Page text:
Greg Jackson, a London-based “angel” investor in the technology sector, says: “People really don’t like getting spam messages on their phones. For mobile marketing to work you need a relationship with the person receiving the message and a very good reason to message them.”
The most successful companies in this sector are those that concentrate on the mobility part of mobile marketing, he adds.
A company to watch in 2014 is Last Second Tickets, which offers unsold tickets for music events and other performances. By registering with Last Second, a mobile user can immediately check whether discounted tickets are available when they are close to a theatre or venue.
Groupon, Foursquare and Google are also increasingly using location services to better target their marketing messages or discount coupons, and this trend is likely to continue. The big advance in 2014 may be background location monitors that would allow mobile users to automatically receive offers when they are near a shop or restaurant they had previously expressed an interest in. These apps are currently battery intensive and can be intrusive unless hyper-relevant, but as they become more efficient, expect to see them offered by more and more companies.
40% of respondents said they would be definitely or somewhat interested in owning a smartwatch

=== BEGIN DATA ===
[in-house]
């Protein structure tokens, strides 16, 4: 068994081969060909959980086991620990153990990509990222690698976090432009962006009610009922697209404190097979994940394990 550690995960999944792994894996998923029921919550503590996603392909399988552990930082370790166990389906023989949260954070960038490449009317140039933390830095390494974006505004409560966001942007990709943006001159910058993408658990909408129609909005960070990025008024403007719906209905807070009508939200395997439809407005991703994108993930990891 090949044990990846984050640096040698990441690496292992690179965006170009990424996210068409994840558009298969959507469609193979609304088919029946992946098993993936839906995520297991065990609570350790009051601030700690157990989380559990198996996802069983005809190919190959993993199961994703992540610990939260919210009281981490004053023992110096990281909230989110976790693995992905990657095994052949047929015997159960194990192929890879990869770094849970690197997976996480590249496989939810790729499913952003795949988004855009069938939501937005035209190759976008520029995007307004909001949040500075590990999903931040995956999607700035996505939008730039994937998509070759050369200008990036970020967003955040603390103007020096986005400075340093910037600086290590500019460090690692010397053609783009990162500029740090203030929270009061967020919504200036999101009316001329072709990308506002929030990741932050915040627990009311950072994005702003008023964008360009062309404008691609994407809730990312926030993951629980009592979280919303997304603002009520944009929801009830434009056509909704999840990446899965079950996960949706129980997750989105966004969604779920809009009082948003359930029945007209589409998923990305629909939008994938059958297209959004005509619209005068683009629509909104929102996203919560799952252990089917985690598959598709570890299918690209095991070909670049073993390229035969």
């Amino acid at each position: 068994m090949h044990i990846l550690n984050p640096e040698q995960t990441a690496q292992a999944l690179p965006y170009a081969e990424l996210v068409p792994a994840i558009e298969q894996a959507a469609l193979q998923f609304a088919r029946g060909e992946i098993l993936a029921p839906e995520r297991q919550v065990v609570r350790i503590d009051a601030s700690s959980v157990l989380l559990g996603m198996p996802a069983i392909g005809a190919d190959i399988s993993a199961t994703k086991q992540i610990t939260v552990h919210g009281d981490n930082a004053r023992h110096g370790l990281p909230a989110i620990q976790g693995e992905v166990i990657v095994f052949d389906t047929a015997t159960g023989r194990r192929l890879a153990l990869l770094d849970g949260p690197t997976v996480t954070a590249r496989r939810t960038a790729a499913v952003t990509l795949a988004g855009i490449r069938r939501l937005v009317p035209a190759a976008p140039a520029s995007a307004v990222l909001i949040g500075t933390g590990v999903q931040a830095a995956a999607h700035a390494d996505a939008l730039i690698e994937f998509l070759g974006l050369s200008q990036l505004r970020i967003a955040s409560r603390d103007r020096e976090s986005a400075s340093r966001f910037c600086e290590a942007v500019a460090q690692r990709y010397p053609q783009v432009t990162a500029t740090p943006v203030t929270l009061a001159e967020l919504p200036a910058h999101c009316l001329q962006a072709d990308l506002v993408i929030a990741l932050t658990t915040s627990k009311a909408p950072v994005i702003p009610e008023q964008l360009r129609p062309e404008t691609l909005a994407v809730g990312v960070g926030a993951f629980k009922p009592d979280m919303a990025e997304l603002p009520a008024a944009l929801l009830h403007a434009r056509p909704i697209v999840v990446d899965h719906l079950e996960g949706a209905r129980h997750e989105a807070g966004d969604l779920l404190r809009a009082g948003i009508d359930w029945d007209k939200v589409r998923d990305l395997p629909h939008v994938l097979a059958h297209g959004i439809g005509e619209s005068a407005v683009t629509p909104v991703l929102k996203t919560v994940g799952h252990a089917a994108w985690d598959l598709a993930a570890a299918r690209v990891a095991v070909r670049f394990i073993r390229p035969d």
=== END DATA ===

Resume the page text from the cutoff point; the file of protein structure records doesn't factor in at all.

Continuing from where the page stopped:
Source: Ask Your Target Market
Google Glass and the Samsung Galaxy Gear smartwatch have made wearable technology one of the most talked-about sectors in the gadget industry. Unfortunately, smartwatches and internet-enabled glasses are still nascent technologies, and could be some time away from becoming mass-market products.
Instead, it will be at the more utilitarian end of the market where wearable technology will take off in 2014 – clothing.
Earlier pioneers of clothing-based tech include CuteCircuit, a London-based fashion designer that uses LED lights to create patterns in dresses, and the Morph Costume Co, which uses digital designs downloaded from an app to create images on clothing.
These products may be too niche to reach the high street, so it is to sportswear that we should look to unlock this market. Clothing that can monitor heart rate, calories burnt and distance travelled, and then relay that information back to a smartphone, is starting to become available and has attracted the attention of big brands.